2 The undersigned held a three-day hearing on February 22-24, 2005, in New York City.The Division of Enforcement (Division) called four witnesses, including an expert witness, andVindman testified in his own behalf and called an expert witness. A number of exhibits wereadmitted into evidence.
The findings and conclusions in this Initial Decision are based on the record.Preponderance of the evidence was applied as the standard of proof. See Steadman v. SEC, 450U.S. 91 (1981). Pursuant to the Administrative Procedure Act, 5 U.S.C. § 557(c), the followingposthearing pleadings were considered: (1) the Division’s April 1, 2005, Proposed Findings of Fact and Conclusions of Law and Brief in Support of Proposed Findings of Fact and Conclusionsof Law; (2) Respondent’s April 1, 2005, Proposed Findings of Fact and Conclusions of Law; (3)the Division’s April 8, 2005, Reply Brief; and (4) Respondent’s April 8, 2005, Reply. Allarguments and proposed findings and conclusions that are inconsistent with this Initial Decisionwere considered and rejected.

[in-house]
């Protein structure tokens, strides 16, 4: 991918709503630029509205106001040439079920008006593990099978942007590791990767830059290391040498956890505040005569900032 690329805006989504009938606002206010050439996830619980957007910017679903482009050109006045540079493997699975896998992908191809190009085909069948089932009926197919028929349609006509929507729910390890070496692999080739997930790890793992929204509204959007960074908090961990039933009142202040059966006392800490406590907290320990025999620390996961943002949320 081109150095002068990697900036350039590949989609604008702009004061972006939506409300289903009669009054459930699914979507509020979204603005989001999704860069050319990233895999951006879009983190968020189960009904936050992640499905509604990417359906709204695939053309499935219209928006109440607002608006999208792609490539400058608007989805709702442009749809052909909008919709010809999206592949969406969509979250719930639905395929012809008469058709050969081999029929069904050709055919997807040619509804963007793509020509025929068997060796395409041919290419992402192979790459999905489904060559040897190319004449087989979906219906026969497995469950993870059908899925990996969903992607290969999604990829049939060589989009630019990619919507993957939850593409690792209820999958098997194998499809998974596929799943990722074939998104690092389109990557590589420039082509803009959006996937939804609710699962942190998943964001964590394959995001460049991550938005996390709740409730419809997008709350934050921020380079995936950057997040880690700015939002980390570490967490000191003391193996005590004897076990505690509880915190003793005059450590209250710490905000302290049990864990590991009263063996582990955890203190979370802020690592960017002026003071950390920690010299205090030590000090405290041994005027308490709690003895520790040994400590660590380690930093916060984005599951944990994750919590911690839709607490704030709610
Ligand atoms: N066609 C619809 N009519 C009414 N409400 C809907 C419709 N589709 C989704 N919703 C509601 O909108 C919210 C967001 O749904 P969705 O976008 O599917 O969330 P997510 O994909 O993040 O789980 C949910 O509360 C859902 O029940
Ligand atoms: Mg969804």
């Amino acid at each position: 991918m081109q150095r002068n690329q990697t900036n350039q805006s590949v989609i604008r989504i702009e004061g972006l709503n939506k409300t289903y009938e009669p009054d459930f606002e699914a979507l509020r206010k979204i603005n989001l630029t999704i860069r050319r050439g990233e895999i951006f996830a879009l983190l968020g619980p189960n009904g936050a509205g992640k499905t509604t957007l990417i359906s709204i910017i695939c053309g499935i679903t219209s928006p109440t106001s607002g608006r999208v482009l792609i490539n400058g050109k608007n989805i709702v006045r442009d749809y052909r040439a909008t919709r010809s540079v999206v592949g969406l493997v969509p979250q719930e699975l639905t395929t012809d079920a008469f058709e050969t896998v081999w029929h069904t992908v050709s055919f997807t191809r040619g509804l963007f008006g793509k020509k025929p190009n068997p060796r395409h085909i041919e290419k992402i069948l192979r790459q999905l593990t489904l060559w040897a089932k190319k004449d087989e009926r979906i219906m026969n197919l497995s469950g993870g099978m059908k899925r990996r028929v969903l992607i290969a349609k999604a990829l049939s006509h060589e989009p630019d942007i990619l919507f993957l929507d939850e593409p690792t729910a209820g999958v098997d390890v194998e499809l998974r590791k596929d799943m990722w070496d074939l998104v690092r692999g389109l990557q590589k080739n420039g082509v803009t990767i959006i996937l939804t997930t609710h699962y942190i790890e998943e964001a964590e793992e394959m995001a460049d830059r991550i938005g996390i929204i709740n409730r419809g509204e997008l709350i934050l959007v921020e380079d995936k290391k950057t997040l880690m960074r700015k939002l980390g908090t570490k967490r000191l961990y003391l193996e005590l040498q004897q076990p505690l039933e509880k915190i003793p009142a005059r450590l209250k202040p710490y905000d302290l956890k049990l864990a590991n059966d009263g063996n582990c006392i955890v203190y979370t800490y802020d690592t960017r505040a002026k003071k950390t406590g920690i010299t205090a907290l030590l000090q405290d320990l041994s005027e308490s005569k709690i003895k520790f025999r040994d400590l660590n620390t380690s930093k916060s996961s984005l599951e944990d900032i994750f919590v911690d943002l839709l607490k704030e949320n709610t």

B. Allegations and Arguments of the Parties
This proceeding concerns the alleged manipulation of the price of the common stock of Marx from about August 2003 to September 5, 2003. The OIP alleges that Marx stock was apenny stock and that Vindman engaged in a scheme to inflate artificially the demand for andprice of Marx stock that included offering two registered representatives of a broker-dealer free-trading shares of Marx stock to induce them to make a market in Marx stock and to solicit theircustomers to buy Marx stock.
Thus, the OIP alleges, Vindman violated Section 17(a) of theSecurities Act and Section 10(b) of the Exchange Act and Rule 10b-5 thereunder. Vindmanmaintains that he was hired to do honest public relations for Marx, which he believed to be alegitimate company, and its products. He maintains that the people who the Division allegeswere a network whose trading he directed were simply a group of day traders who shared ideas.Further, he maintains that his active trading of Marx stock was merely consistent with the way heday traded other stocks. Finally, he alleges that the registered representatives entrapped him andthat the Division misconstrues his remarks during telephone calls with them. The Divisionrequests a penny stock bar, a cease-and-desist order, and a third-tier civil penalty. Vindmanmaintains that no sanctions are warranted and that, in any event, he is financially unable to pay apenalty.
II. FINDINGS OF FACTA. Respondent and Related Entities
Citations to the Division’s and Respondent’s exhibits, and to the hearing transcript, will benoted as “Div. Ex. __,” “Resp. Ex. __,” and “Tr. __,” respectively.
In its posthearing filings, the Division also argues that Vindman traded and tipped others whilein possession of material nonpublic information about Marx’s business prospects. The OIP didnot, however, allege insider trading, so the undersigned has made no conclusions concerning thisargument.